Your car breaks down on the side of the road and you need a jumpstart so you can get to the nearest auto shop

Roadside assistance plan

Belongings stolen from your vehicle

Someone steals your car while your phone and laptop are inside

Homeowners insurance

Routine repairs and maintenance

You take your car to a local auto shop for its regular oil change

Not covered by insurance

How Does Comprehensive Car Insurance Work?

If your car is stolen or totaled due to a peril covered by your comprehensive coverage, then your insurance company will typically pay you the actual cash value (ACV) of your car after you pay your deductible. Your deductible is the minimum amount of money you agree to contribute toward covered losses before your insurance company will chip in.

For example, if you have a $500 deductible on your comprehensive coverage and a tree causes $10,000 worth of damage by falling onto your car, then your insurance company would provide $9,500 for repairs. Typical comprehensive car insurance deductibles range from $500 to $1,500.[1]

car insurance repair bill payment shares bar graph

In general, the limit for your comprehensive coverage is the ACV of your car, which is how much the car is worth when you take depreciation factors like age or wear and tear into account. You may be able to raise your policy limit to your car’s replacement cost value (RCV), which is the amount it would take to replace it with a similar car. However, you will have to pay a higher premium to receive RCV coverage.

What Happens if My Car Is Stolen Then Recovered?

If you file an insurance claim for a stolen vehicle but the police recover your car before your insurance company pays you, you may still be reimbursed for any damage your car incurred during the theft. However, if your car is recovered after your insurance company has paid you, then the company will most likely take possession of the car.

Is Comprehensive Coverage Required?

Comprehensive coverage is not required by law in any state. However, if you are financing or leasing your car, then your lender will likely require you to have comprehensive coverage in order to better protect their financial interest in your car.

Once you have finished paying off your car, you are not required to have comprehensive insurance. However, it may be worth keeping if you live in an area that is susceptible to crime, extreme weather or other perils covered by comprehensive insurance.

Find Cheap Rates for Comprehensive Coverage

When Should I Drop Comprehensive Coverage?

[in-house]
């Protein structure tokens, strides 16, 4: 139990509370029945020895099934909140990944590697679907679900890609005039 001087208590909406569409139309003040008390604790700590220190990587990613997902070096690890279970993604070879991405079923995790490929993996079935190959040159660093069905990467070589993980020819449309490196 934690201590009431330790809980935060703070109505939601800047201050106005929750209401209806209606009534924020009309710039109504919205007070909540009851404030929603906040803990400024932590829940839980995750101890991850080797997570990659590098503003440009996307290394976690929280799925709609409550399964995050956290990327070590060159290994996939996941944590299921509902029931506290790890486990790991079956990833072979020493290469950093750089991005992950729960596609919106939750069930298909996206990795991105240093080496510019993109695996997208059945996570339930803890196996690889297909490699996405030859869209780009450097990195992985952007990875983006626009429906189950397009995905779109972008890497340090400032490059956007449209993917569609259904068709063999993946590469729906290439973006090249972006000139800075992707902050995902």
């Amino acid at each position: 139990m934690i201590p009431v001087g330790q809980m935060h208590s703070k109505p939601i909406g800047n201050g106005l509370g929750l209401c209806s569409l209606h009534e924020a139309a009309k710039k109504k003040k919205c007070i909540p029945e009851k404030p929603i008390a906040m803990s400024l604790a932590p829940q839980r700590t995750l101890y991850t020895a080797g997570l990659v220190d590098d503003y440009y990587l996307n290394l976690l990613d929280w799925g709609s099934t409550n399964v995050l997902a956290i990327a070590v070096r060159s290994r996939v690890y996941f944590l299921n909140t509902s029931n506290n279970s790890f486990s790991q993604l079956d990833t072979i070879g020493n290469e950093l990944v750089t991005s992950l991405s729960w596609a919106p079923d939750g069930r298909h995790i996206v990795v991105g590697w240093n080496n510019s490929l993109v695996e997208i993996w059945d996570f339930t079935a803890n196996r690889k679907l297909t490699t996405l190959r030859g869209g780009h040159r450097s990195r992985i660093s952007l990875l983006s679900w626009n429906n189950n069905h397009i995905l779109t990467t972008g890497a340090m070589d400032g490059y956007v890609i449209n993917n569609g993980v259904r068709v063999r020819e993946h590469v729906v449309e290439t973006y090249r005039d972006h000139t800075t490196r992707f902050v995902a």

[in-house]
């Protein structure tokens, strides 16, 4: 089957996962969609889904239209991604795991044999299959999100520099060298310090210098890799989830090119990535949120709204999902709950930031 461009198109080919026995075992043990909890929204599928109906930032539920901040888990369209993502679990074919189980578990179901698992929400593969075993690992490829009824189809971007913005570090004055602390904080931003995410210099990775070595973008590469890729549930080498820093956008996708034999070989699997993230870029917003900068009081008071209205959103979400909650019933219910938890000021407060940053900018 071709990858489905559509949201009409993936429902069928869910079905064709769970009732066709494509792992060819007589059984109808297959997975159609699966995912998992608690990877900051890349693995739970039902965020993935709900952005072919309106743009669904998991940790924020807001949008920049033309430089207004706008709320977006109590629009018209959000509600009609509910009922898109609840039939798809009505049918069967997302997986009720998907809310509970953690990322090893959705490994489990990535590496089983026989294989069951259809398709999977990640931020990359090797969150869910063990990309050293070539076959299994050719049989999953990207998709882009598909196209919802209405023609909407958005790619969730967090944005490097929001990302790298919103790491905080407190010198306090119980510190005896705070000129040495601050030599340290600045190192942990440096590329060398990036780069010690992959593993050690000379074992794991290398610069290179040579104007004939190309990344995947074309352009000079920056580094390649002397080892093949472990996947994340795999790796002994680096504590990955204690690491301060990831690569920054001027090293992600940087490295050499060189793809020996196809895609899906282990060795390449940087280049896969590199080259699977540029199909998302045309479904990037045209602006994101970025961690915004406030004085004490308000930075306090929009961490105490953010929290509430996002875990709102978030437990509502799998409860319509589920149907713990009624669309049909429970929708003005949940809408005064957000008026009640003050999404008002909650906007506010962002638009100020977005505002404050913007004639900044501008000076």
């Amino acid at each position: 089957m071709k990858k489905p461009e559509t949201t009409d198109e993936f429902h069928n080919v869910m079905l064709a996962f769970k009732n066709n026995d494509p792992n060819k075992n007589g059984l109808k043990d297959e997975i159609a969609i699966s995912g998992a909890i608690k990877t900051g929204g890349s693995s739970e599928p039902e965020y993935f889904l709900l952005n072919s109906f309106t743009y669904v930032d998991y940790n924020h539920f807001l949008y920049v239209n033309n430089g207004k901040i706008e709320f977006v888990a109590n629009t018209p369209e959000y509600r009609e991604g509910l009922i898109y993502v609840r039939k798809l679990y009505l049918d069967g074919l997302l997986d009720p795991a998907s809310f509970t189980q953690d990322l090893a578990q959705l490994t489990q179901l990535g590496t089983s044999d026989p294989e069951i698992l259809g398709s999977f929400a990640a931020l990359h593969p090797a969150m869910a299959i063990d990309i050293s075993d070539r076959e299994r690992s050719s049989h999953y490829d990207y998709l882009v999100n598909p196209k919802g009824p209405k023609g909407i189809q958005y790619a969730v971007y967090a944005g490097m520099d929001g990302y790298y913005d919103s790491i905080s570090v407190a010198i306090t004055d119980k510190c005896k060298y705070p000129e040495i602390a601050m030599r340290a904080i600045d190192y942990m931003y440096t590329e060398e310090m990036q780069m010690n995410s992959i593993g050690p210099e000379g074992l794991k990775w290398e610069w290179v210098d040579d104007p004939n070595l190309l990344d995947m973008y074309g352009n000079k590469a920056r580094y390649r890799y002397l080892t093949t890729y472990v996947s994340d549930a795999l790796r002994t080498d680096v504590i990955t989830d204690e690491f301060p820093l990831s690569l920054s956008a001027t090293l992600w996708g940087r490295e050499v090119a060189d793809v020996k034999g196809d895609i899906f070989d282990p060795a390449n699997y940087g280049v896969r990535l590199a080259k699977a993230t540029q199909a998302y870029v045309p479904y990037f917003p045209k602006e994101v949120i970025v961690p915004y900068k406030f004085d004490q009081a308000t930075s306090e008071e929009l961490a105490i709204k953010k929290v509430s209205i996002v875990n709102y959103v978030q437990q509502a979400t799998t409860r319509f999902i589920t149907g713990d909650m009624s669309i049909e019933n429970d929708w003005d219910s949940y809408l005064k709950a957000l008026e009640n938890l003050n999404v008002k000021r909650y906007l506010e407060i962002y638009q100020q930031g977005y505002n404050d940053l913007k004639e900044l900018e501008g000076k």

It is recommended that you consider dropping comprehensive coverage if the cost of its premium is more than 10 times the value of your car.[2] In general, comprehensive insurance ceases to be cost-effective when the price of your premium plus your deductible is not worth the potential payout after a total loss.

As a result, comprehensive coverage may not be necessary for an older car that has significantly depreciated in value. You can estimate the ACV of your vehicle by putting information about the car into an online price guide like Kelley Blue Book.

Can I Add Comprehensive Coverage to My Policy at Any Time?

You should be able to add comprehensive coverage to an existing car insurance policy at any time. In general, you don’t have to wait until it’s time to renew your policy if you want to update your coverage. Keep in mind that adding comprehensive coverage to your policy will raise your premium.

The average cost of a comprehensive coverage premium in 2020 was $174.26.

Comprehensive coverage is considerably cheaper than both liability insurance and collision coverage, which averaged $631.19 and $370.73, respectively.[3]


Is comprehensive the same as collision insurance?

Comprehensive insurance is different from collision insurance, although they are often sold together. Collision insurance covers car repairs after an accident you are responsible for while comprehensive insurance covers non-collision perils like fire and theft.

What is a comprehensive deductible?

Your comprehensive deductible is the amount of money you must pay up front before your insurance company will contribute any money toward a comprehensive claim. Comprehensive deductibles usually range from $500 to $1,500.[1]

Can I add comprehensive coverage to my policy at any time?

Yes, you can generally update an existing policy to add comprehensive coverage at any time.

What’s the difference between comprehensive and full coverage?

Comprehensive coverage accounts for damage from perils like fire, hail, vandalism and theft. It is one part of full coverage, which also includes collision coverage, liability insurance and other coverage types required in your state.

Is it worth getting comprehensive car insurance?

Comprehensive car insurance is a worthwhile investment if you have a new and/or valuable vehicle or if you live in an area that is prone to crime, extreme weather or other perils covered by comprehensive coverage.


  1. Allstate. “What Is Comprehensive Insurance vs. Collision Coverage.” Accessed March 6, 2023.
  2. Insurance Information Institute. “Nine Ways to Lower Your Auto Insurance Costs.” Accessed March 6, 2023.
  3. National Association of Insurance Commissioners. “2019/2020 Auto Insurance Database Report.” Accessed March 6, 2023.